Alice Keeler - need I say more! You won't regret taking the time to listen to her! An awesome session this week with Alice preaching to the choir, ranting about grades, homework and testing. She's hilarious to listen/ watch!
This week's chapters of the book focused on the characteristics of the innovators mindset:
My key takeaways this week - in education there's a lot of focus on problem based learning, solving problems etc. In the Innovator's Mindset, George quotes the awesome Ewan McIntosh (p49-50) who notes that FINDING the problem is an essential part of learning - one that students miss out on when we pose the problem to them first. "Currently the world's educational systems are crazy about problem based learning, but they're obsessed with the wrong bit of it. While everyone looks at how we could help young people become better problem solvers, we're not thinking how we could create a generation of problem solvers." I think this is something for us all to be conscious of. The key elements of inquiry learning, PBL, design thinking all focus on students identifying an AUTHENTIC problem. In my work with teachers currently authentic curriculum is a huge focus. However, it's easy in the busy-ness of teaching to skip this step. Much easier to find the problem ourselves. That doesn't mean it's not a real problem or that students wouldn't have come up with it themselves anyway, but if we miss that step of real engagement and authenticity, then we're not starting in the right way and are going to have to work that much harder to engage learners.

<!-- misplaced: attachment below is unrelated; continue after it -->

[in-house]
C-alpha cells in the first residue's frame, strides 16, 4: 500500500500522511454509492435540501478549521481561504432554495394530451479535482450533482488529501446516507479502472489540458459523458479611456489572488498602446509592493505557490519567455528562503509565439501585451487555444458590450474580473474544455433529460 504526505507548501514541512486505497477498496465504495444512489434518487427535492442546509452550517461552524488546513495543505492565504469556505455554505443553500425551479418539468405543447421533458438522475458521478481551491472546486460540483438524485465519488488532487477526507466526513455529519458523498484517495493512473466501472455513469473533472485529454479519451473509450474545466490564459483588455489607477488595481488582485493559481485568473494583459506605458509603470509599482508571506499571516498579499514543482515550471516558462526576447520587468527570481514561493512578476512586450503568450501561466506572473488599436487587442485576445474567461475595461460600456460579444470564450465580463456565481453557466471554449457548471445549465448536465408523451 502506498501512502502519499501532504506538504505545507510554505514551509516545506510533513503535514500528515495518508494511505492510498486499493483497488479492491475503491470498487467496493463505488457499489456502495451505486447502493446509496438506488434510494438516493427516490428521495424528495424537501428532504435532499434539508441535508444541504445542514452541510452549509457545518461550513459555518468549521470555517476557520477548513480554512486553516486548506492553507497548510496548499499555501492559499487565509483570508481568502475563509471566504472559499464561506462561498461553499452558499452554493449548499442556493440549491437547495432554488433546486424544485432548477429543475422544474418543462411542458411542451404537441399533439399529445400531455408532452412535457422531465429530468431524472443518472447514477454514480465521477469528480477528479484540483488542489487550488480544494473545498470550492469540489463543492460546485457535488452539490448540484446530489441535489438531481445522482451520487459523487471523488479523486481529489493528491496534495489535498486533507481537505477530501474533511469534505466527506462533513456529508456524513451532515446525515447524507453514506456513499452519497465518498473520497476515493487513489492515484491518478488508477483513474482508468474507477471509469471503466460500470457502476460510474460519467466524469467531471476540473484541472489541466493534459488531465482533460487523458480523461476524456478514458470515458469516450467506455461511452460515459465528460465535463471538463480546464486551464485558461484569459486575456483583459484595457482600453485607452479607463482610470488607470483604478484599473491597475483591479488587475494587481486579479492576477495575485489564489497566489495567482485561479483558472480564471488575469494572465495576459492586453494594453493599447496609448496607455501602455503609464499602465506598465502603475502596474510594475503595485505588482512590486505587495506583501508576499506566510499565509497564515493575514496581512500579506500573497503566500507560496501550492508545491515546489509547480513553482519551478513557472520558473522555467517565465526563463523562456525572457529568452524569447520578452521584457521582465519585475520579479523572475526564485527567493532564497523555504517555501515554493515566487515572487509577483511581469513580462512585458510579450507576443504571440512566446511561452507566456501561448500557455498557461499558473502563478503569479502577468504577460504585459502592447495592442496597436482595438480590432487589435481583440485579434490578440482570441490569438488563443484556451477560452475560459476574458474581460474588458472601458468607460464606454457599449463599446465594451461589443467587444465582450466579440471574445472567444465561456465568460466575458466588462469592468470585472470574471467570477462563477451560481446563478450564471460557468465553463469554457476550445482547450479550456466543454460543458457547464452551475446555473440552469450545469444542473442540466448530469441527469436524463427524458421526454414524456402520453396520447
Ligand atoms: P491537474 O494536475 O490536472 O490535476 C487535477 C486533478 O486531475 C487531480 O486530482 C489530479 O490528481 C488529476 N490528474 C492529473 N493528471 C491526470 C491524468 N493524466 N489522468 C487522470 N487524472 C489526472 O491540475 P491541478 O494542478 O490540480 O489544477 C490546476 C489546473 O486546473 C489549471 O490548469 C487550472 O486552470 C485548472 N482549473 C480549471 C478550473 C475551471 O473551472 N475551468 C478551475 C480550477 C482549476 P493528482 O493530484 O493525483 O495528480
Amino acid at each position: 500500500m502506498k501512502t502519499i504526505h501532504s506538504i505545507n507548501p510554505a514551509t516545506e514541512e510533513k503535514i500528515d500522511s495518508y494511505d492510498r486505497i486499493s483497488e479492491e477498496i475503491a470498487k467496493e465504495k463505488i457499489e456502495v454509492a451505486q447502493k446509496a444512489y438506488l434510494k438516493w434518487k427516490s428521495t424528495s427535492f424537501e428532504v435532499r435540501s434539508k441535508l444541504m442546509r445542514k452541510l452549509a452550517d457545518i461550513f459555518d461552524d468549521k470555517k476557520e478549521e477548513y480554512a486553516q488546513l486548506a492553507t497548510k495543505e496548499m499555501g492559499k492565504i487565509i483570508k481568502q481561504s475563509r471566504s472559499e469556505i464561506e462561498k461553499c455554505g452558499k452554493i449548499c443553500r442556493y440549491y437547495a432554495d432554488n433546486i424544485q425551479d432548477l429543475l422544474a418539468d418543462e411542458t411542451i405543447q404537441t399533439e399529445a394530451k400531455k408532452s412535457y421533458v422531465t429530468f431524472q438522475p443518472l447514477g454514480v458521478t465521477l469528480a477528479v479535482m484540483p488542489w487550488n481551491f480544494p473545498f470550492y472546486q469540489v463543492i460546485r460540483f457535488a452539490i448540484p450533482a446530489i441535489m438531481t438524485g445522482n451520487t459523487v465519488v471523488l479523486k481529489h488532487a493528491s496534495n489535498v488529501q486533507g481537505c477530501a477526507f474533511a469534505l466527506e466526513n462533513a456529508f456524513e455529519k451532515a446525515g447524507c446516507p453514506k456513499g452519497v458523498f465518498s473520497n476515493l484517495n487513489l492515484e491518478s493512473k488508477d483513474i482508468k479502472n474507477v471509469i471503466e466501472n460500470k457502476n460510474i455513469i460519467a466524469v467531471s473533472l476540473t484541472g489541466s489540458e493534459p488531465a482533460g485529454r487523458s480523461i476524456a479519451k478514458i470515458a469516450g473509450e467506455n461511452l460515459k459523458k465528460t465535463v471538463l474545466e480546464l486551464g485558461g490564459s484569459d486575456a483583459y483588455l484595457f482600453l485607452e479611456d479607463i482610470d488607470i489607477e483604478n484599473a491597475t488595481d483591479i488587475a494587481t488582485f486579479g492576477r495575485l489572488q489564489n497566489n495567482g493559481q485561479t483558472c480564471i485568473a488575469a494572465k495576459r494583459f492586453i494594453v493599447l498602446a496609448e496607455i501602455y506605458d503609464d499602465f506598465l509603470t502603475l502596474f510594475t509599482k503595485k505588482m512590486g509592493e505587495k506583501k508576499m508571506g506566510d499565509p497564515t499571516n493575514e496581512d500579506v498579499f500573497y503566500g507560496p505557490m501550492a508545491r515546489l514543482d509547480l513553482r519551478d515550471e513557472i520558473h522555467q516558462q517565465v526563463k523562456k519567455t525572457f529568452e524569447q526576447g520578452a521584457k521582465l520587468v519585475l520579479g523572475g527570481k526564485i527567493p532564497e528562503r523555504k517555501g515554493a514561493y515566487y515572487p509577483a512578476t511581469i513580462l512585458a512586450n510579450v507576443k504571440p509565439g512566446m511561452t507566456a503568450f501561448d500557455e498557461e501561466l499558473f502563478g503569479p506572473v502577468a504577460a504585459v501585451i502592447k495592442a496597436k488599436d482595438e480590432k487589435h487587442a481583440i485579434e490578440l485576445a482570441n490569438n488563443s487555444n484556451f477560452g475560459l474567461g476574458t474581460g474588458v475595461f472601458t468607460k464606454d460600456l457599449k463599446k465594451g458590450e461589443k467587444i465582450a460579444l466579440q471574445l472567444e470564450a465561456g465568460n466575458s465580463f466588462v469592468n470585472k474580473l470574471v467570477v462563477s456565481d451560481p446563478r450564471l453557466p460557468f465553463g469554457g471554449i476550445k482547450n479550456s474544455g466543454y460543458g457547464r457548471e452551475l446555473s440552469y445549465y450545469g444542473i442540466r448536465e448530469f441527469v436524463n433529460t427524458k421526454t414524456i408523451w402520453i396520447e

My other key takeaway was around reflection. Reflection is also very much a buzzword with teachers at the moment, but I have one word - BORING! Filling out endless sheets of paper or google docs with questions is not going to make most kids better learners. If anything, they're not going to want to learn so they don't have to fill out the reflection sheet. There must be better, more innovative ways of doing this! On p57, George comments; "Reflection is a practice to which we need to pay more attention. It is crucial to innovation as it ensures we're asking valuable questions such as What worked? What didn't? What would I/ we change? What questions do I have moving forward?" Absolutely! These are not the questions that I see teachers asking though! My challenge in my work with teachers is to support them to move past lists or questions that are possibly good, to engaging in real reflective practices with students. Are we asking students how they like/ want to reflect, showing them how it supports the learning process, using exciting ways to do this? Or are we just creating another substitution level google doc and saying "fill this out?". I plan to investigate this further over the next few terms - could make a good blog post in the future!
Further Reading/ Resources:
Documentation and Reflection Prompts
Teach Thought Questions
The Reflection Fad
My name is Ngaire Shepherd-Wills. This website is a record of my TeachNZ sabbatical, Term 2, 2013 and then I have continued to share my wonderings and discoveries about Innovative Learning Practices. I now work for CORE Education. Views are my own.